He was a typographer and an atheist – such is the almost stereotype introduction of Birmingham-based John Baskerville in English Victorian textbooks.
Baskerville was a man with a lifelong passion for beautiful lettering. By 1723, at the age of seventeen, he had established himself as a skilled engraver and was teaching calligraphy. In 1726 he moved to Birmingham to take up a position as a writing-master. In 1738, he started what proved to be a lucrative ‘japanning’ business (an early form of enamelling). The making of ‘japanned’ or varnished goods which imitated Oriental lacquer work, was already fashionable in Birmingham. Within a decade he made a fortune. He secured a lease on eight acres ground to the north-east of the city which he named Easy Hill, and built himself the house, with extensive gardens, in which he lived for the rest of his life. At some point before 1757, he was joined there by Sarah Eaves (née Ruston), a married woman with a son and two daughters whose husband Richard had fled the country because of fraud. John lived with Sarah, who was nominally his housekeeper, until the death of Richard Eaves in 1764 which enabled the couple to get married.
Arthur Conan Doyle, who lived for a while in the same city, may have taken Baskerville’s surname for his most famous Sherlock Homes tale, The Hound of the Baskervilles – which, in turn, was borrowed by Umberto Eco for the character William of Baskerville in his masterpiece, The Name of the Rose. In Conan Doyle’s story, seventeenth-century Sir Hugo Baskerville is a notorious character living a life of drunkenness and debauchery until, one night, he is reputedly killed near Baskerville Hall, in the wilds of Dartmoor, by a demonic hound sent to punish his wickedness. John Baskerville was also considered to be an amoral rebel. Defying social and religious convention, he lived openly with his partner. He rejected religion, pouring scorn upon religious bigots, and indulged in his fondness for show and exhibitionism, wearing masses of gold lace, and riding about in a lavishly decorated carriage. How could one socially accept an atheist living in a sinful relationship and daring to take on the typographic orthodoxy of the day? Was that not stretching toleration a step too far?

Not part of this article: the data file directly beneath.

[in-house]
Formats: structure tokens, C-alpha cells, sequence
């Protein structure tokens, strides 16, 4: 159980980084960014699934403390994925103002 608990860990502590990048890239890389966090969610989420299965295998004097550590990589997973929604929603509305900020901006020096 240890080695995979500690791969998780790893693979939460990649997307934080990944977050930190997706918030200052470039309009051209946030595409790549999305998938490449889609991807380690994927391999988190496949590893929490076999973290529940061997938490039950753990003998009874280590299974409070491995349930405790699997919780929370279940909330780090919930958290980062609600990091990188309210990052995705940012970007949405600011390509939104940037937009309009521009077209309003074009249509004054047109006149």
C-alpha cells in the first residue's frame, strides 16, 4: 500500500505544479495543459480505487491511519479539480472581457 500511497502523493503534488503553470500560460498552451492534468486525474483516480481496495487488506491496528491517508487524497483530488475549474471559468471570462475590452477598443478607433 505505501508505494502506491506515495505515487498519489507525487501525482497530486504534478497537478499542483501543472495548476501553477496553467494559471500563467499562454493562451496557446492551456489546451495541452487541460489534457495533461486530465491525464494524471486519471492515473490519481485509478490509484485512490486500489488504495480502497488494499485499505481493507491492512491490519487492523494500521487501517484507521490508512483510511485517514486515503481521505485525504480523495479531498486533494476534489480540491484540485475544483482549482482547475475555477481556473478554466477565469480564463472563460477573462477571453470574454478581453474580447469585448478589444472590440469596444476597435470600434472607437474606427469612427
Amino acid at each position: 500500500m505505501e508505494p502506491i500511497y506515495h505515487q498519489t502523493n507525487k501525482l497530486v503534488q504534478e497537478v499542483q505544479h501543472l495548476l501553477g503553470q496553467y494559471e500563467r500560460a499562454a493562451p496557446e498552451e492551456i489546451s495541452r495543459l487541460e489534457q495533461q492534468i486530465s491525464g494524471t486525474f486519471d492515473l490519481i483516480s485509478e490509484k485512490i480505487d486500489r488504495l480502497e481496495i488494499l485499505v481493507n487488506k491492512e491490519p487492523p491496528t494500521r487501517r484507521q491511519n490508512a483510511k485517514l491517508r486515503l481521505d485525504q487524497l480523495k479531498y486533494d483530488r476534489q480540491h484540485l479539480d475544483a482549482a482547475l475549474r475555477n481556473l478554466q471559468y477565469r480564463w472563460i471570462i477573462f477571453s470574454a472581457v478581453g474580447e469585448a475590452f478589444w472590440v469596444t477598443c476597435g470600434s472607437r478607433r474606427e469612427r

About 1750 Baskerville began his career as a printer and type-founder. His only public explanation for him taking on this activity is given in the preface to his edition of Milton’s Paradise Lost (1758; sig. A3r): ‘Amongst the several mechanic Arts that have engaged my attention, there is no one which I have pursued with so much steadiness and pleasure, as that of Letter-Founding. Having been an early admirer of the beauty of Letters, I became insensibly desirous of contributing to the perfection of them. I formed to my self Ideas of greater accuracy than had yet appeared, and have endeavoured to produce a Sett of Types according to what I conceived to be their true proportion’. In the same passage there is a reference to William Caslon, a Birmingham metalworker who had moved to London and successfully turned to punch-cutting and type-founding. There is a strong element of rivalry here. Caslon’s success must have challenged Baskerville to search for the ‘greater accuracy’ expressed in his Milton preface.